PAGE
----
Saturday, October 07, 2017 9:30 am - 4:15 pm
One Day University and The Chicago Tribune are bringing four remarkable professors to Chicago for a fascinating day of learning. There's no homework, no exams and no grades. Just the pure joy of lifelong learning!
Anna Celenza / Georgetown University
Music permeates our lives. Thanks to technology, it is always with us… via the radio, our smart phones, TV commercials, film music, even the streamed music at our local malls and favorite restaurants. Technology has made it easy for us to put music in the background. The goal of this lecture is to bring it front and center again.
As Professor Celenza will demonstrate, music does not simply reflect culture…it changes it. To demonstrate just how such changes come about, she will highlight four musical masterpieces that changed America. These include: a bawdy 18th-century drinking tune that eventually defined American patriotism, a 1930s ballad that fueled the need for the Civil Rights movement, a 1980s pop album that changed American foreign policy, and a hit Broadway musical that redefined the way many of us think about the founding of America and its earliest years as an independent country.
Anna Celenza is the Thomas E. Caestecker Professor of Music at Georgetown University. She is the author of several books, including Jazz Italian Style: From Its Origins in New Orleans to Fascist Italy and Sinatra, and her most recent book, Music that Changed America. In addition to her scholarly work, she has served as a writer/commentator for NPR’s Performance Today and published eight award-winning children’s books, including Gershwin’s Rhapsody in Blue and Duke Ellington’s Nutcracker Suite. She has been featured on nationally syndicated radio and TV programs, including the BBC’s “Music Matters” and C-Span’s “Book TV.”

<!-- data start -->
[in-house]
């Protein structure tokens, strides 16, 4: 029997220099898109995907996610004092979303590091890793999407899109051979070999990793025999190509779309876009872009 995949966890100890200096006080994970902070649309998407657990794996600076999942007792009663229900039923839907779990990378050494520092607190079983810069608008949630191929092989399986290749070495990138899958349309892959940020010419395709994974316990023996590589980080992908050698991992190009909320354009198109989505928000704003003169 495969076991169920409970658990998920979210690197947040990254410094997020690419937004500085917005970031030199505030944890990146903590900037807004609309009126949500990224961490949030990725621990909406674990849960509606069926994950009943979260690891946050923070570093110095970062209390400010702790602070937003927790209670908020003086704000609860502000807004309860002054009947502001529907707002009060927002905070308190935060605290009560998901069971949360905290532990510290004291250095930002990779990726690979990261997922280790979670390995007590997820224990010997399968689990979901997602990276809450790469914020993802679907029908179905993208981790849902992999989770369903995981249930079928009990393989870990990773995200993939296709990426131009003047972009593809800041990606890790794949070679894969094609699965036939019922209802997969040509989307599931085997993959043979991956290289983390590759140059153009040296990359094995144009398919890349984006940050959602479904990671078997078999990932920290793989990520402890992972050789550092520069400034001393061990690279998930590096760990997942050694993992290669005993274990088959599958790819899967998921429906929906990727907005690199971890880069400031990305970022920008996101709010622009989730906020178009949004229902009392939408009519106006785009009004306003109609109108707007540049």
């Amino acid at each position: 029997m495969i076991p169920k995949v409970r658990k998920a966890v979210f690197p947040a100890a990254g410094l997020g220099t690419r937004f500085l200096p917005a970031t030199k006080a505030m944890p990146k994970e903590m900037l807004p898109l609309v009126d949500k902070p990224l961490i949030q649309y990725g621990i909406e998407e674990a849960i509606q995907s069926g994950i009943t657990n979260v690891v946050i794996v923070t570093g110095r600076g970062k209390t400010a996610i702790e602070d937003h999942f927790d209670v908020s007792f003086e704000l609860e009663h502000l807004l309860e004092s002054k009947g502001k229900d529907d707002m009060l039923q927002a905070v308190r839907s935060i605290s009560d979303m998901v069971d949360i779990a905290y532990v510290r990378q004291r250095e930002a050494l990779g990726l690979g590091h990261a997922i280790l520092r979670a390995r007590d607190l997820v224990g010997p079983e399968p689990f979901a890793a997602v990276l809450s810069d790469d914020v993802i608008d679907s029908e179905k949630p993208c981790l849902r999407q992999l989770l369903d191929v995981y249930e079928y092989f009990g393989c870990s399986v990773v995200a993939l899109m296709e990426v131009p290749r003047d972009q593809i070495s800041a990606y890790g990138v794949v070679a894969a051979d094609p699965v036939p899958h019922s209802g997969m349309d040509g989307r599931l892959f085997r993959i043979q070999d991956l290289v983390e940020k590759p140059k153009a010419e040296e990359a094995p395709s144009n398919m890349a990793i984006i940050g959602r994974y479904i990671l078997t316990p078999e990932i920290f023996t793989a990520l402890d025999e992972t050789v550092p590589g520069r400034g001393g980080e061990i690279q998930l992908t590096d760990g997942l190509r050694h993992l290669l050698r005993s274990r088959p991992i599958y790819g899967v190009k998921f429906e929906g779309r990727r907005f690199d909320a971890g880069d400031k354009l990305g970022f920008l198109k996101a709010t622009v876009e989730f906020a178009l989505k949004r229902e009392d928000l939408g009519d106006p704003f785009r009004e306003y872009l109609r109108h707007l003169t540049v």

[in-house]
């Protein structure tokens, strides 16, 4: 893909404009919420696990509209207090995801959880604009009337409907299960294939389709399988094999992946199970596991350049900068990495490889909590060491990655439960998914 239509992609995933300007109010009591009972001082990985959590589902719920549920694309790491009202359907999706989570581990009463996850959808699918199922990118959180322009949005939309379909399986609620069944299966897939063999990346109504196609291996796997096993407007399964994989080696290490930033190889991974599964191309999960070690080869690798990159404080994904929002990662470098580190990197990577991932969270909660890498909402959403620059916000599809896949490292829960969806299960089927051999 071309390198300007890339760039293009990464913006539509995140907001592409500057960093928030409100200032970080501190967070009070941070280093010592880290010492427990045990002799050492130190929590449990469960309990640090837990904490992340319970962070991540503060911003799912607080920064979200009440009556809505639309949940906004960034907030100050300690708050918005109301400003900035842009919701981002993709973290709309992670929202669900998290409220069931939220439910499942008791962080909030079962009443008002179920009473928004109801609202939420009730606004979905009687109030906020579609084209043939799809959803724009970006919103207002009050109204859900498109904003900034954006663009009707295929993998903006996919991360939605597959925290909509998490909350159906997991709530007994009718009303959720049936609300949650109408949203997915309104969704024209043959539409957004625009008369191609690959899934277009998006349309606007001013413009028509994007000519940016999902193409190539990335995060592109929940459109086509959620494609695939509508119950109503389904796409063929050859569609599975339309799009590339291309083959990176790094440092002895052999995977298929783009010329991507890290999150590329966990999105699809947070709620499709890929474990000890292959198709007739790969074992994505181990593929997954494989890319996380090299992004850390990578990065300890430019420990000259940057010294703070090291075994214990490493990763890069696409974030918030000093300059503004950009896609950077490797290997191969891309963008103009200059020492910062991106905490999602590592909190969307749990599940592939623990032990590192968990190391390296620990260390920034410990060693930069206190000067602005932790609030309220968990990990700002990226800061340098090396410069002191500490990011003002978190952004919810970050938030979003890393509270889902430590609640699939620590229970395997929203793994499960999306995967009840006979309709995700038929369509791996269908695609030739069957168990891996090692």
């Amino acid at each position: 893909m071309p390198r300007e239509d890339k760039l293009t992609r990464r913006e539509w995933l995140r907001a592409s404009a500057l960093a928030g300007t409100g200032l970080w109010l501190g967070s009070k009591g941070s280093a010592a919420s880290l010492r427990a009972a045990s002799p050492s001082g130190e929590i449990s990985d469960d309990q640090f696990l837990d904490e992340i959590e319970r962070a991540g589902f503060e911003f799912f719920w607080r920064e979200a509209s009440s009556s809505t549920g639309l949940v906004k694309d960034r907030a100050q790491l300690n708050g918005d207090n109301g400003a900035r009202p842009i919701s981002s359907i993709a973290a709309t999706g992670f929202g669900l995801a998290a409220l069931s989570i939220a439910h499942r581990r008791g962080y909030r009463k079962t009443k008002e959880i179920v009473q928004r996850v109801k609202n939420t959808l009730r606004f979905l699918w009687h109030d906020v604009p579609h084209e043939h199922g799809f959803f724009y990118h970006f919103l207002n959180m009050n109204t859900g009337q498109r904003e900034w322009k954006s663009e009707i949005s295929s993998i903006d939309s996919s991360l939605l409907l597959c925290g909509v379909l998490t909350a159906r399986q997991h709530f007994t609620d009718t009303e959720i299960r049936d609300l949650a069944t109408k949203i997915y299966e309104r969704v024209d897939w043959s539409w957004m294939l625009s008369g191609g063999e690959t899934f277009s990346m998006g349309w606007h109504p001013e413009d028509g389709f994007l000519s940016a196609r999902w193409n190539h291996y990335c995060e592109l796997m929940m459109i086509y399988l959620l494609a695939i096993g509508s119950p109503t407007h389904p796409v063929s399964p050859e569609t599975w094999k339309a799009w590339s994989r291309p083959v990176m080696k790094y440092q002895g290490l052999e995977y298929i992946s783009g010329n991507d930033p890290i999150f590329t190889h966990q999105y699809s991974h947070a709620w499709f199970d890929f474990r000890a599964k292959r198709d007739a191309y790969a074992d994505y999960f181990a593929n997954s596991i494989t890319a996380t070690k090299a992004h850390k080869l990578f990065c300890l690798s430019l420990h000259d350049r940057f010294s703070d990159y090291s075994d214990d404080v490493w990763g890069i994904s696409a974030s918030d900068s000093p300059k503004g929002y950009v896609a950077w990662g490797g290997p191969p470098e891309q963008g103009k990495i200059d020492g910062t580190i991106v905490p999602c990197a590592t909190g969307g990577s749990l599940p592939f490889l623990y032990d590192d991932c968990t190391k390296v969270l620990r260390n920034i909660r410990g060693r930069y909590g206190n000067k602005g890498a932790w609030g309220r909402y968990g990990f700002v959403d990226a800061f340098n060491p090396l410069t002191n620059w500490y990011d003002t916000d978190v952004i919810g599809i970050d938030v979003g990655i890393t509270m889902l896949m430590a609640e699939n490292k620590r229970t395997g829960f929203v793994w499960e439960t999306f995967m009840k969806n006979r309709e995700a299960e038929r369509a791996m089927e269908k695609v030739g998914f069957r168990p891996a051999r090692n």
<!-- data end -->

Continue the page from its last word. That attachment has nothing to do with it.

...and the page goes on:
Kenneth Miller / Brown University
Modern science has its roots in western religious thought, was nurtured in universities established for religious reasons, and owes some of its greatest discoveries to scientists who themselves were people of faith. Nonetheless, on one issue after another, from evolution to the “big bang” to the age of the Earth itself, religion seems to be at loggerheads with scientific thought. On one side, religious believers have constructed pseudosciences such as "scientific creationism," "intelligent design," and even geocentrism, to justify narrow interpretations of scripture or to support specific religious claims. On the other, non-believers have used scientific authority to label faith a “delusion” and to declare that “religion poisons everything.”
Can science and religion truly coexist or are they forever locked in conflict? I will approach this question by focusing specifically on the contentious issue of biological evolution. Is it, as critics of evolution state, time to abandon Darwin? Is the evidence for evolution as solid as scientists claim? Does the human genome show that we are unique creations, or the products of evolution? Finally, can science today be understood in a religious context, or have we finally reached the end of faith?
Kenneth Miller is a professor of biology at Brown University. He has received 6 major teaching awards at Brown, the Presidential Citation of the American Institute for Biological Science, and the Public Service Award of the American Society for Cell Biology. In 2009 he was honored by the American Association for the Advancement of Science for Advancing the Public Understanding of Science, and also received the Gregor Mendel Medal from Villanova University. In 2011 he was presented with the Stephen Jay Gould Prize by the Society for the Study of Evolution.
1 hour and 15 minute / Lunch Break